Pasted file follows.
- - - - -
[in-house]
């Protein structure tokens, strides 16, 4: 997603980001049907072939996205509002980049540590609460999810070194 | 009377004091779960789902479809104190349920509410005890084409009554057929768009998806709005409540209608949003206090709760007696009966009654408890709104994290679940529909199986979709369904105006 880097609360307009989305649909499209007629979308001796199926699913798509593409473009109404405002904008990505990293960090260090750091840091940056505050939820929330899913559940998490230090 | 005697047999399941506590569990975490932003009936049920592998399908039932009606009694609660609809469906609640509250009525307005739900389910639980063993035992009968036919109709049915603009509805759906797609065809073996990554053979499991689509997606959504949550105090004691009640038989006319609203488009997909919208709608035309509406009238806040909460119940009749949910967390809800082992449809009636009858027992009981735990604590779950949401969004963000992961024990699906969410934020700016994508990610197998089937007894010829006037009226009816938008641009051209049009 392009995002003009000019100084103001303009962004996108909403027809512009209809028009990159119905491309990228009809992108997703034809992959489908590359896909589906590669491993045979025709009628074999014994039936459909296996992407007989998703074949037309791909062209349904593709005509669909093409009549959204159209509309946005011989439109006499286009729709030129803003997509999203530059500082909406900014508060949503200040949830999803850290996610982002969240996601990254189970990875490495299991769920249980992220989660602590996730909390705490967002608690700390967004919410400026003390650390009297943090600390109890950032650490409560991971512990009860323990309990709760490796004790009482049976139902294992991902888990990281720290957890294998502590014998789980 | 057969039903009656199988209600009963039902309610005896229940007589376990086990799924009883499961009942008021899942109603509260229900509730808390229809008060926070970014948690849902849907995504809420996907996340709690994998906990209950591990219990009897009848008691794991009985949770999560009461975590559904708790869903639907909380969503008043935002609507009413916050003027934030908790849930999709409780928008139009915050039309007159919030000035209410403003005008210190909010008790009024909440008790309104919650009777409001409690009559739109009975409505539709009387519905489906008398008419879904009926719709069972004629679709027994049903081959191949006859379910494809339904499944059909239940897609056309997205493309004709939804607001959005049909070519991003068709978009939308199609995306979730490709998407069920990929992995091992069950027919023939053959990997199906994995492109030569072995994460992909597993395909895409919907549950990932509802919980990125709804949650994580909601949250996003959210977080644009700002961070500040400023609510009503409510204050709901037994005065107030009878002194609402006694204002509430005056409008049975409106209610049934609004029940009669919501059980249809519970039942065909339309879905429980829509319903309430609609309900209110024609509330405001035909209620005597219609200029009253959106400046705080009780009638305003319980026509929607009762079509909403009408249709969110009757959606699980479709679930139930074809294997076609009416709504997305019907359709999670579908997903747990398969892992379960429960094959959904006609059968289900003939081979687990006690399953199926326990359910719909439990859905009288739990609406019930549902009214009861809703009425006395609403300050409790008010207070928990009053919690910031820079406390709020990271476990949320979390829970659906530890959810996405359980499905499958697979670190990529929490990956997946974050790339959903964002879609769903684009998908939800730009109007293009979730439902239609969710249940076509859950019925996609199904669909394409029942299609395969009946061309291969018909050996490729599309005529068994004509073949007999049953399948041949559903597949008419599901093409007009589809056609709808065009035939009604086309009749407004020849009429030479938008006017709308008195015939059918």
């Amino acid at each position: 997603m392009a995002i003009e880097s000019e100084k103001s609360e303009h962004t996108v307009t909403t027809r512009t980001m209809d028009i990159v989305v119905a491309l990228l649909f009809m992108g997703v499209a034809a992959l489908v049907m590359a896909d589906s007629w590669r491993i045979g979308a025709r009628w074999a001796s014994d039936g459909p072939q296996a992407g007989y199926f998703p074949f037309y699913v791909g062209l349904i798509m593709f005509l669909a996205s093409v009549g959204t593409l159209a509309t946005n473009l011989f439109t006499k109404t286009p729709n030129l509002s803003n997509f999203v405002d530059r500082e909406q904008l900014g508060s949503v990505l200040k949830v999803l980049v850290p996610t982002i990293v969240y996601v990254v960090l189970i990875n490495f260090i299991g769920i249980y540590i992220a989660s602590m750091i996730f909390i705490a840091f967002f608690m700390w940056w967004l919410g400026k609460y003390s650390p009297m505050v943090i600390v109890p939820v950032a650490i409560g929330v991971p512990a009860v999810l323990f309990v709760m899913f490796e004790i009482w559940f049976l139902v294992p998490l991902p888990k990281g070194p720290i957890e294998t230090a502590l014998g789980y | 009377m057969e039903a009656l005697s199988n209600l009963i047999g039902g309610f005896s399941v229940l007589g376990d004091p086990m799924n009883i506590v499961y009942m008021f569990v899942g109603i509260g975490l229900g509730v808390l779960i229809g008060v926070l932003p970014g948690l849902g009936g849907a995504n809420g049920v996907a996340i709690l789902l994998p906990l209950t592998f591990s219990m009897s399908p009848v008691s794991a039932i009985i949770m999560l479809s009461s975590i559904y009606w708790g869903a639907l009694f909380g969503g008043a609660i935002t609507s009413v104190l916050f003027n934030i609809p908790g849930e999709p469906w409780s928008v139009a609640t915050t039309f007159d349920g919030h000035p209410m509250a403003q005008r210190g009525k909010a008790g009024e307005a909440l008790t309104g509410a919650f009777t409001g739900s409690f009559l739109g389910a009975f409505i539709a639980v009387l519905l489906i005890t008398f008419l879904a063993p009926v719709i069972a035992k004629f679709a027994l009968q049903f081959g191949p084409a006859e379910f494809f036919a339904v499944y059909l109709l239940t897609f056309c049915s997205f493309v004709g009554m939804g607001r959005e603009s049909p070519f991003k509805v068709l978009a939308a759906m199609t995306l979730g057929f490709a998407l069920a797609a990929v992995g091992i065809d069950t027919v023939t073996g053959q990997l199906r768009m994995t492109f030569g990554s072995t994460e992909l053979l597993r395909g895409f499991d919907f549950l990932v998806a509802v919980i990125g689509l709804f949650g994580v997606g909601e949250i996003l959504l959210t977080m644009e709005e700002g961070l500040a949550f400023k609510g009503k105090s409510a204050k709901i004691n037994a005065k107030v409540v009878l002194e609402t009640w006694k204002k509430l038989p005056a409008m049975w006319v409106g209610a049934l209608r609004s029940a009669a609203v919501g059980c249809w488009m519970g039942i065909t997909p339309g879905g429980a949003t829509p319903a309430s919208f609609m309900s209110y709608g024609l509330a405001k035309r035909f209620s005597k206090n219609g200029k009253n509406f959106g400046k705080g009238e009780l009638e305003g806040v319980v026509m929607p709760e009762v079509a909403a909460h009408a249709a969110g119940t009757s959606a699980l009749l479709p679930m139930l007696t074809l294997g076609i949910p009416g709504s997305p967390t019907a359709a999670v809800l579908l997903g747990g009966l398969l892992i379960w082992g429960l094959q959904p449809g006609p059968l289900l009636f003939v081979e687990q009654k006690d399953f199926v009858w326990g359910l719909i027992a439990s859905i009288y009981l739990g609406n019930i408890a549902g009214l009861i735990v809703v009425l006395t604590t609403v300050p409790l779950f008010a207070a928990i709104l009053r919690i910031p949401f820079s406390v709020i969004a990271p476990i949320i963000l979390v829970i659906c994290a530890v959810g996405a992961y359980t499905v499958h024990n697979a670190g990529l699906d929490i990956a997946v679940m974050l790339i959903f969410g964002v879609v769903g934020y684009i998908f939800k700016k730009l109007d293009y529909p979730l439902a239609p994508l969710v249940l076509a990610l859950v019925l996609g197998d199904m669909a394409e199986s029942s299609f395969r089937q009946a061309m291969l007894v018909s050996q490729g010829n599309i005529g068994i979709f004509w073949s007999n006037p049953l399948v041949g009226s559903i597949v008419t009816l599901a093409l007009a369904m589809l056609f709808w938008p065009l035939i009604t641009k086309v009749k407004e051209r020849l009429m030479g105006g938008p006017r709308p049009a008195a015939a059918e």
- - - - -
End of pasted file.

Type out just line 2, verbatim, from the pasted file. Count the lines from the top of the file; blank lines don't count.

């Protein structure tokens, strides 16, 4: 997603980001049907072939996205509002980049540590609460999810070194 | 009377004091779960789902479809104190349920509410005890084409009554057929768009998806709005409540209608949003206090709760007696009966009654408890709104994290679940529909199986979709369904105006 880097609360307009989305649909499209007629979308001796199926699913798509593409473009109404405002904008990505990293960090260090750091840091940056505050939820929330899913559940998490230090 | 005697047999399941506590569990975490932003009936049920592998399908039932009606009694609660609809469906609640509250009525307005739900389910639980063993035992009968036919109709049915603009509805759906797609065809073996990554053979499991689509997606959504949550105090004691009640038989006319609203488009997909919208709608035309509406009238806040909460119940009749949910967390809800082992449809009636009858027992009981735990604590779950949401969004963000992961024990699906969410934020700016994508990610197998089937007894010829006037009226009816938008641009051209049009 392009995002003009000019100084103001303009962004996108909403027809512009209809028009990159119905491309990228009809992108997703034809992959489908590359896909589906590669491993045979025709009628074999014994039936459909296996992407007989998703074949037309791909062209349904593709005509669909093409009549959204159209509309946005011989439109006499286009729709030129803003997509999203530059500082909406900014508060949503200040949830999803850290996610982002969240996601990254189970990875490495299991769920249980992220989660602590996730909390705490967002608690700390967004919410400026003390650390009297943090600390109890950032650490409560991971512990009860323990309990709760490796004790009482049976139902294992991902888990990281720290957890294998502590014998789980 | 057969039903009656199988209600009963039902309610005896229940007589376990086990799924009883499961009942008021899942109603509260229900509730808390229809008060926070970014948690849902849907995504809420996907996340709690994998906990209950591990219990009897009848008691794991009985949770999560009461975590559904708790869903639907909380969503008043935002609507009413916050003027934030908790849930999709409780928008139009915050039309007159919030000035209410403003005008210190909010008790009024909440008790309104919650009777409001409690009559739109009975409505539709009387519905489906008398008419879904009926719709069972004629679709027994049903081959191949006859379910494809339904499944059909239940897609056309997205493309004709939804607001959005049909070519991003068709978009939308199609995306979730490709998407069920990929992995091992069950027919023939053959990997199906994995492109030569072995994460992909597993395909895409919907549950990932509802919980990125709804949650994580909601949250996003959210977080644009700002961070500040400023609510009503409510204050709901037994005065107030009878002194609402006694204002509430005056409008049975409106209610049934609004029940009669919501059980249809519970039942065909339309879905429980829509319903309430609609309900209110024609509330405001035909209620005597219609200029009253959106400046705080009780009638305003319980026509929607009762079509909403009408249709969110009757959606699980479709679930139930074809294997076609009416709504997305019907359709999670579908997903747990398969892992379960429960094959959904006609059968289900003939081979687990006690399953199926326990359910719909439990859905009288739990609406019930549902009214009861809703009425006395609403300050409790008010207070928990009053919690910031820079406390709020990271476990949320979390829970659906530890959810996405359980499905499958697979670190990529929490990956997946974050790339959903964002879609769903684009998908939800730009109007293009979730439902239609969710249940076509859950019925996609199904669909394409029942299609395969009946061309291969018909050996490729599309005529068994004509073949007999049953399948041949559903597949008419599901093409007009589809056609709808065009035939009604086309009749407004020849009429030479938008006017709308008195015939059918």